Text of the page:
Dick Tracy’s wrist radio is here
I remember reading about Dick Tracy in the funny papers when I was a boy. I always marveled at his nifty-neato wrist radio that sent pictures too. Years went by and I dabbled in all sorts of communication media, eventually finding my way to the wonderful world of webcams. At last I can chat with family and friends and there will be none of the maddening misunderstandings brought about by primitive text-only e-mail! Whoo hoo! Dick Tracy lives!
Excited beyond words (but not to worry, gestures come through fine on a webcam) I set about getting my friends and family set up to use their webcams – and thereby hangs this tale. While some of them had computers with built-in cameras others needed to buy an add-on. In some cases I discovered their computer simply didn’t have the oomph to make a webcam work properly. Eventually I came up with a short list of notes that any aspiring Dick Tracy would need to read:
- If your computer is more than five years old you might not be able to use a webcam effectively. Processor speed over 1 GHz is helpful and more is better.
- If you’re on dialup, stop trying and get cable or DSL.
- Make sure there’s sufficient light for the camera to work – even the Bat Cave had lights.
- Place the camera so when you look at the screen to see your fellow webanaut it appears you’re looking at them – i.e. the webcam app window should be close to the camera pickup. Otherwise you’ll appear to be looking in some random direction – distracting at best.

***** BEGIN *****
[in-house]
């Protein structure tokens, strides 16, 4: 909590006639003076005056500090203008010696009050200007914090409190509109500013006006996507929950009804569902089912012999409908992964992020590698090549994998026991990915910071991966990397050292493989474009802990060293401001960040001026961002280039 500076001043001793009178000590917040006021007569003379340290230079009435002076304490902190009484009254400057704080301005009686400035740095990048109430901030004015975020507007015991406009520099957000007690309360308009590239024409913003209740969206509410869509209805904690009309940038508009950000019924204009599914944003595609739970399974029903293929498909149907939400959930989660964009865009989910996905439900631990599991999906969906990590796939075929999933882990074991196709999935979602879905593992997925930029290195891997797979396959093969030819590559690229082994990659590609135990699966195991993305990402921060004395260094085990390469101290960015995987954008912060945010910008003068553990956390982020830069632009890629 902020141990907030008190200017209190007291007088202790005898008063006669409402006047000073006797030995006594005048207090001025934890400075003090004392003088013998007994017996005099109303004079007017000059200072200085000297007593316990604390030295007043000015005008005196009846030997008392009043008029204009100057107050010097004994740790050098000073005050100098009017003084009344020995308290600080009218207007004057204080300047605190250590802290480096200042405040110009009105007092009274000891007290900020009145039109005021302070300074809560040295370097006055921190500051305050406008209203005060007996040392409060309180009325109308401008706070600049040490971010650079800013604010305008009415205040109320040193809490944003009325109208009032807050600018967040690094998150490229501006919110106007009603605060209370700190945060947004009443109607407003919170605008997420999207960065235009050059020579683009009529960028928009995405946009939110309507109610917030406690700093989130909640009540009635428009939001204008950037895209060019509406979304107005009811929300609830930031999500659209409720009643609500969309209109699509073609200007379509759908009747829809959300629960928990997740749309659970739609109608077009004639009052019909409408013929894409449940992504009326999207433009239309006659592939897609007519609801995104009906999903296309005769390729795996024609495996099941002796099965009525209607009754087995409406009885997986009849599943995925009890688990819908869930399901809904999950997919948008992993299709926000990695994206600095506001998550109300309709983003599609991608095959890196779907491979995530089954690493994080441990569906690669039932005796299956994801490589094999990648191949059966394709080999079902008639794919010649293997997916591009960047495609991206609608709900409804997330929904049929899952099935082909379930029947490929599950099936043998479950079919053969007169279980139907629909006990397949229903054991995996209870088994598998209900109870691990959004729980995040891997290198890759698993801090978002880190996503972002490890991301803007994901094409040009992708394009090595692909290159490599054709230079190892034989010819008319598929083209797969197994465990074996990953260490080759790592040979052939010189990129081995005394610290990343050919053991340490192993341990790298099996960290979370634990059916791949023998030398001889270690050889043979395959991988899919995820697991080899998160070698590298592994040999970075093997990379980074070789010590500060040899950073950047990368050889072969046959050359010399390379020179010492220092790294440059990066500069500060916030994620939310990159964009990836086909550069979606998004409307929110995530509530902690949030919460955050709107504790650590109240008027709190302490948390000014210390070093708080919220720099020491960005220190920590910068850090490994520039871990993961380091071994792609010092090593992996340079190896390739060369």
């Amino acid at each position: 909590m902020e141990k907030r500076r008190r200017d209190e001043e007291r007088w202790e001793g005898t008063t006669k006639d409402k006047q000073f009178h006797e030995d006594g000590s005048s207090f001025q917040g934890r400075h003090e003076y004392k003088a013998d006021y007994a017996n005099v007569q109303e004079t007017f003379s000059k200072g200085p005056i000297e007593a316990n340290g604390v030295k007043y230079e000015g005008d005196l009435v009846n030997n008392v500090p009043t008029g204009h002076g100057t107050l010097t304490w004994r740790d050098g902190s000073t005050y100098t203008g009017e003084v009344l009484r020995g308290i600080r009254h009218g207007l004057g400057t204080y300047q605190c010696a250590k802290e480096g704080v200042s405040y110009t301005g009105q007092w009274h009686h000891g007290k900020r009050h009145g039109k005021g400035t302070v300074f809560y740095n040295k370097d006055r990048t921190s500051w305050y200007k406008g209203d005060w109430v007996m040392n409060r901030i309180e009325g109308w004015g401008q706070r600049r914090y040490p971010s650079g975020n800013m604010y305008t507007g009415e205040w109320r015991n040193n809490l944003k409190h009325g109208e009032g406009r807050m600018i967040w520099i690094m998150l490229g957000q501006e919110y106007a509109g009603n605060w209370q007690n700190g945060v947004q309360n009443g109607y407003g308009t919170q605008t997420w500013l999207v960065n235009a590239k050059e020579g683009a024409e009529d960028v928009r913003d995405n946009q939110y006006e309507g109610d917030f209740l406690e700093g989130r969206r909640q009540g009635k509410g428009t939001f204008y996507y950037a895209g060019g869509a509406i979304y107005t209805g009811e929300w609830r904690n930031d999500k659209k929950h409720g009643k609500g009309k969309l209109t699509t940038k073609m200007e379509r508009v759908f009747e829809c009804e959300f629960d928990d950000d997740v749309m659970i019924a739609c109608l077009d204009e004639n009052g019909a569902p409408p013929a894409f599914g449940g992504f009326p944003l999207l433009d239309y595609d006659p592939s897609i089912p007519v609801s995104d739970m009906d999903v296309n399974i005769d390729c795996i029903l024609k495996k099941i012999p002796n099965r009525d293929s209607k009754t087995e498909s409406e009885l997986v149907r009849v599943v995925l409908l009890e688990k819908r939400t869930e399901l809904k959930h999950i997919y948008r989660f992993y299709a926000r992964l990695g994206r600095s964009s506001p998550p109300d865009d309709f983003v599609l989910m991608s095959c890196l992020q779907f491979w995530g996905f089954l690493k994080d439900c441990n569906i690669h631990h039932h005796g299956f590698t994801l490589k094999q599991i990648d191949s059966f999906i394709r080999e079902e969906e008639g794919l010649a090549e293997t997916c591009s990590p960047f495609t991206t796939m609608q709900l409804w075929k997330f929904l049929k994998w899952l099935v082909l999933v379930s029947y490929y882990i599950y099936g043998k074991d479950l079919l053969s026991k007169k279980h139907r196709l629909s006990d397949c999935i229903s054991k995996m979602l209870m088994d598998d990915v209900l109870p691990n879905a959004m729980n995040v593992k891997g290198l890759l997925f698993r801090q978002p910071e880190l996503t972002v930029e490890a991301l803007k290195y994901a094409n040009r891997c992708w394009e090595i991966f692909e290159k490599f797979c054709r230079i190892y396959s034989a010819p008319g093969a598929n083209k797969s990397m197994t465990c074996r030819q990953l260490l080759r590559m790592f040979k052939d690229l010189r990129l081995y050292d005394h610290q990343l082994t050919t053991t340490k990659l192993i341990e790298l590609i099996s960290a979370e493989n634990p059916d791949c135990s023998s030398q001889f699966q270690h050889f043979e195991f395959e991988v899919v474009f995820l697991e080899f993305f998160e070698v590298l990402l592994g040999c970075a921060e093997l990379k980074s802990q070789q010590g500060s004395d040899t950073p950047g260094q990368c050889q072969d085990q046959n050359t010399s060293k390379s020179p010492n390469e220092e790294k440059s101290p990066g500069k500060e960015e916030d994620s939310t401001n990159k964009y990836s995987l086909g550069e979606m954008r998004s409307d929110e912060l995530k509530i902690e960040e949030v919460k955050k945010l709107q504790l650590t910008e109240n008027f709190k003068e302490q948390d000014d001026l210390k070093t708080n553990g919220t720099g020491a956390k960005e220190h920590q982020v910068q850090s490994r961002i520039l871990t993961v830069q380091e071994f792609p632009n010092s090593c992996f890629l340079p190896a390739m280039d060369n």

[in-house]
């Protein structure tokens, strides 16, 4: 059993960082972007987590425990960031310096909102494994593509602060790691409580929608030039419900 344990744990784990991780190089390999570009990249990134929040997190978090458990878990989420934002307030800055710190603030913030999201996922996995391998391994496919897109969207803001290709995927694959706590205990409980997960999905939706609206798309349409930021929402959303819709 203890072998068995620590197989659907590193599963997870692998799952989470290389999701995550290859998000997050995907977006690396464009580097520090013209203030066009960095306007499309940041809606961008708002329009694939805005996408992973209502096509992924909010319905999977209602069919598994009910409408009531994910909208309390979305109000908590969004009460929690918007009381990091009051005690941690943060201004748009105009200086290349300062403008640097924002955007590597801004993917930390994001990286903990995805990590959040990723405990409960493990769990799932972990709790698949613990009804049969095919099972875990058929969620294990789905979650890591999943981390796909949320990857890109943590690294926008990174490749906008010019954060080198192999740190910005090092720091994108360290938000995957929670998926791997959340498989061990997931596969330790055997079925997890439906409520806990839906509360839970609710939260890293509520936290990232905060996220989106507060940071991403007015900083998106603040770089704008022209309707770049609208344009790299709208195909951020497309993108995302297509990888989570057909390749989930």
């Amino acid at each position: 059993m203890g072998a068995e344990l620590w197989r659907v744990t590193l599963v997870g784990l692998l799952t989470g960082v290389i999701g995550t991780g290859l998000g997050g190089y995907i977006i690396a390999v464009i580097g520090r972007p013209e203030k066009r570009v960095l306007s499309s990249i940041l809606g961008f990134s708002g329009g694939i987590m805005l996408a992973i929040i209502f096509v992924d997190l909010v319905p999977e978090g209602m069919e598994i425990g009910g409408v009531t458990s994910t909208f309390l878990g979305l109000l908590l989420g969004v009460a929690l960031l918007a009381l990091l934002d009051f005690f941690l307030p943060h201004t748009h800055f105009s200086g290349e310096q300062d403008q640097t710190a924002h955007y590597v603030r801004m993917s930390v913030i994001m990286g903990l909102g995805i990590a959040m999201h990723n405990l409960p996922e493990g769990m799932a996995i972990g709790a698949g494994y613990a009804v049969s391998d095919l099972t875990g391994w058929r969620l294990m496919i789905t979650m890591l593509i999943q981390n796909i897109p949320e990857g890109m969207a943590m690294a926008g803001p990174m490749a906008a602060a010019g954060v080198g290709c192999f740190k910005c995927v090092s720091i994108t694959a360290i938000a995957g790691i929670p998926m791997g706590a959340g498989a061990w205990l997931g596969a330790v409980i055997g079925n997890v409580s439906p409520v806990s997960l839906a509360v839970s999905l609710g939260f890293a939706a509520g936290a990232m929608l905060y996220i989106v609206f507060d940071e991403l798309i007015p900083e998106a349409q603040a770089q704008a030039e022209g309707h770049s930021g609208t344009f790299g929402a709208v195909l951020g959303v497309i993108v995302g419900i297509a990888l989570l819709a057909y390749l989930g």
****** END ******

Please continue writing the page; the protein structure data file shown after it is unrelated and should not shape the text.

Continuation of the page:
- Make sure the camera is fastened down firmly or you’ll look like you’re in a continuous earthquake and your friends may need Dramamine.
- Be sure to speak clearly and have as little ambient noise as possible – turn the heavy metal down/off and refrain from tapping on things.
Now that I had them wired up, the next step was getting on the right ‘wavelength’ – there’s a couple of ways you can connect webcam users:
Skype – originally an internet telephony tool, it now supports video and is available for PC and Macintosh computers. It’s fairly easy to set up and lets PC and Mac users connect seamlessly. You’ll need to get a free Skype account.
iChat – exclusively Mac but comes standard on new machines and is fall-off-a-log simple to set up and use. Requires an AOL instant messenger (AIM) account.
There are also literally dozens of other webcam-support programs out there but those two will give you the best chance of getting a relative newbie up and running.
So now that I’ve gotten my coterie of communication-savvy geeks and geekettes set up with webcams, good computers and software there’s only one question left:
What do we talk about?
Tune in next time when I’ll be discussing digital video. Until then remember: Webcams and wine don’t mix.
Doug Wray is webmaster for the CU-Boulder Alumni Association, an instructor at Boulder Digital Arts and a huge geek.